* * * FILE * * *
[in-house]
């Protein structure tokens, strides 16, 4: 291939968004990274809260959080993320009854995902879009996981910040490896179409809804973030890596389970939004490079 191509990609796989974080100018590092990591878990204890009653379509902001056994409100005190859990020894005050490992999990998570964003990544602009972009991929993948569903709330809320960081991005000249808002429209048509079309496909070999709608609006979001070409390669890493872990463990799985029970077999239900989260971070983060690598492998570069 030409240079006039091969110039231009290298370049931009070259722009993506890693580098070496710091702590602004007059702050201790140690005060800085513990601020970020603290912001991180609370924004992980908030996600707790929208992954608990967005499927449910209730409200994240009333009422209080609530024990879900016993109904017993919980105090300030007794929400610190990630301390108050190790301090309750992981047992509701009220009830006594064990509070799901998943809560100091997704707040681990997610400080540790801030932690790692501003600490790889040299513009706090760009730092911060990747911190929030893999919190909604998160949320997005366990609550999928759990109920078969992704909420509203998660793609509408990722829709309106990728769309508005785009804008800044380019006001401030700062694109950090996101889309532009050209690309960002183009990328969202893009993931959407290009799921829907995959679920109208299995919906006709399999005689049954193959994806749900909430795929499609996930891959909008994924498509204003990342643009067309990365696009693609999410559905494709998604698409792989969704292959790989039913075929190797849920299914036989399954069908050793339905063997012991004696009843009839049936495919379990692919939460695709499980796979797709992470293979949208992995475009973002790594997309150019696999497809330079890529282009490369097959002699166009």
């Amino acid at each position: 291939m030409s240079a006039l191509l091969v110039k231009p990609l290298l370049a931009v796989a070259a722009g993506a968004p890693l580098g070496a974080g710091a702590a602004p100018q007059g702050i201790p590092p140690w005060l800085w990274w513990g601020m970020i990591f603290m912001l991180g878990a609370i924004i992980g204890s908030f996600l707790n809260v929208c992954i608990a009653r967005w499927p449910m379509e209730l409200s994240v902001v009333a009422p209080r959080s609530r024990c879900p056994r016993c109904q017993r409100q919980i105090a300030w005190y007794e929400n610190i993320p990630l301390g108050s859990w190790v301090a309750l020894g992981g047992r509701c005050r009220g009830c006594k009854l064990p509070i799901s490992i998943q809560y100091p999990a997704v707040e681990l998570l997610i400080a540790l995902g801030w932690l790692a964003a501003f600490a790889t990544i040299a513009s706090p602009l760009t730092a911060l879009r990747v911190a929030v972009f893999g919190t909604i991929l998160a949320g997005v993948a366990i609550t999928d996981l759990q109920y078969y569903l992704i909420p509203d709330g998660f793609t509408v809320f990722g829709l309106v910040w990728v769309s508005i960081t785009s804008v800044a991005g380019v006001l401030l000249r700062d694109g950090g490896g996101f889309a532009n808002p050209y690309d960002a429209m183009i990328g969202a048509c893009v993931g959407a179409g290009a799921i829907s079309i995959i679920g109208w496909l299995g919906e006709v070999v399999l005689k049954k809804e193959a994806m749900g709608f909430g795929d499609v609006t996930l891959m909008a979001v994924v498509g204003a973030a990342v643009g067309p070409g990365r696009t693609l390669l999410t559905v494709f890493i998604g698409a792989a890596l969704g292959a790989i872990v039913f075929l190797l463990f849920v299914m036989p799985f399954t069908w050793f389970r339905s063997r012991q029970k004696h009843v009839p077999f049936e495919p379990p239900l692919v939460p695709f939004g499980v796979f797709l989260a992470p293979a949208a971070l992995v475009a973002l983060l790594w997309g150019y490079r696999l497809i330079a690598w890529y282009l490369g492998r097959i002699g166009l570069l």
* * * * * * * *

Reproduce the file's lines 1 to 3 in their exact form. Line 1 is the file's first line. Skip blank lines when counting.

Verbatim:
[in-house]
């Protein structure tokens, strides 16, 4: 291939968004990274809260959080993320009854995902879009996981910040490896179409809804973030890596389970939004490079 191509990609796989974080100018590092990591878990204890009653379509902001056994409100005190859990020894005050490992999990998570964003990544602009972009991929993948569903709330809320960081991005000249808002429209048509079309496909070999709608609006979001070409390669890493872990463990799985029970077999239900989260971070983060690598492998570069 030409240079006039091969110039231009290298370049931009070259722009993506890693580098070496710091702590602004007059702050201790140690005060800085513990601020970020603290912001991180609370924004992980908030996600707790929208992954608990967005499927449910209730409200994240009333009422209080609530024990879900016993109904017993919980105090300030007794929400610190990630301390108050190790301090309750992981047992509701009220009830006594064990509070799901998943809560100091997704707040681990997610400080540790801030932690790692501003600490790889040299513009706090760009730092911060990747911190929030893999919190909604998160949320997005366990609550999928759990109920078969992704909420509203998660793609509408990722829709309106990728769309508005785009804008800044380019006001401030700062694109950090996101889309532009050209690309960002183009990328969202893009993931959407290009799921829907995959679920109208299995919906006709399999005689049954193959994806749900909430795929499609996930891959909008994924498509204003990342643009067309990365696009693609999410559905494709998604698409792989969704292959790989039913075929190797849920299914036989399954069908050793339905063997012991004696009843009839049936495919379990692919939460695709499980796979797709992470293979949208992995475009973002790594997309150019696999497809330079890529282009490369097959002699166009």
């Amino acid at each position: 291939m030409s240079a006039l191509l091969v110039k231009p990609l290298l370049a931009v796989a070259a722009g993506a968004p890693l580098g070496a974080g710091a702590a602004p100018q007059g702050i201790p590092p140690w005060l800085w990274w513990g601020m970020i990591f603290m912001l991180g878990a609370i924004i992980g204890s908030f996600l707790n809260v929208c992954i608990a009653r967005w499927p449910m379509e209730l409200s994240v902001v009333a009422p209080r959080s609530r024990c879900p056994r016993c109904q017993r409100q919980i105090a300030w005190y007794e929400n610190i993320p990630l301390g108050s859990w190790v301090a309750l020894g992981g047992r509701c005050r009220g009830c006594k009854l064990p509070i799901s490992i998943q809560y100091p999990a997704v707040e681990l998570l997610i400080a540790l995902g801030w932690l790692a964003a501003f600490a790889t990544i040299a513009s706090p602009l760009t730092a911060l879009r990747v911190a929030v972009f893999g919190t909604i991929l998160a949320g997005v993948a366990i609550t999928d996981l759990q109920y078969y569903l992704i909420p509203d709330g998660f793609t509408v809320f990722g829709l309106v910040w990728v769309s508005i960081t785009s804008v800044a991005g380019v006001l401030l000249r700062d694109g950090g490896g996101f889309a532009n808002p050209y690309d960002a429209m183009i990328g969202a048509c893009v993931g959407a179409g290009a799921i829907s079309i995959i679920g109208w496909l299995g919906e006709v070999v399999l005689k049954k809804e193959a994806m749900g709608f909430g795929d499609v609006t996930l891959m909008a979001v994924v498509g204003a973030a990342v643009g067309p070409g990365r696009t693609l390669l999410t559905v494709f890493i998604g698409a792989a890596l969704g292959a790989i872990v039913f075929l190797l463990f849920v299914m036989p799985f399954t069908w050793f389970r339905s063997r012991q029970k004696h009843v009839p077999f049936e495919p379990p239900l692919v939460p695709f939004g499980v796979f797709l989260a992470p293979a949208a971070l992995v475009a973002l983060l790594w997309g150019y490079r696999l497809i330079a690598w890529y282009l490369g492998r097959i002699g166009l570069l």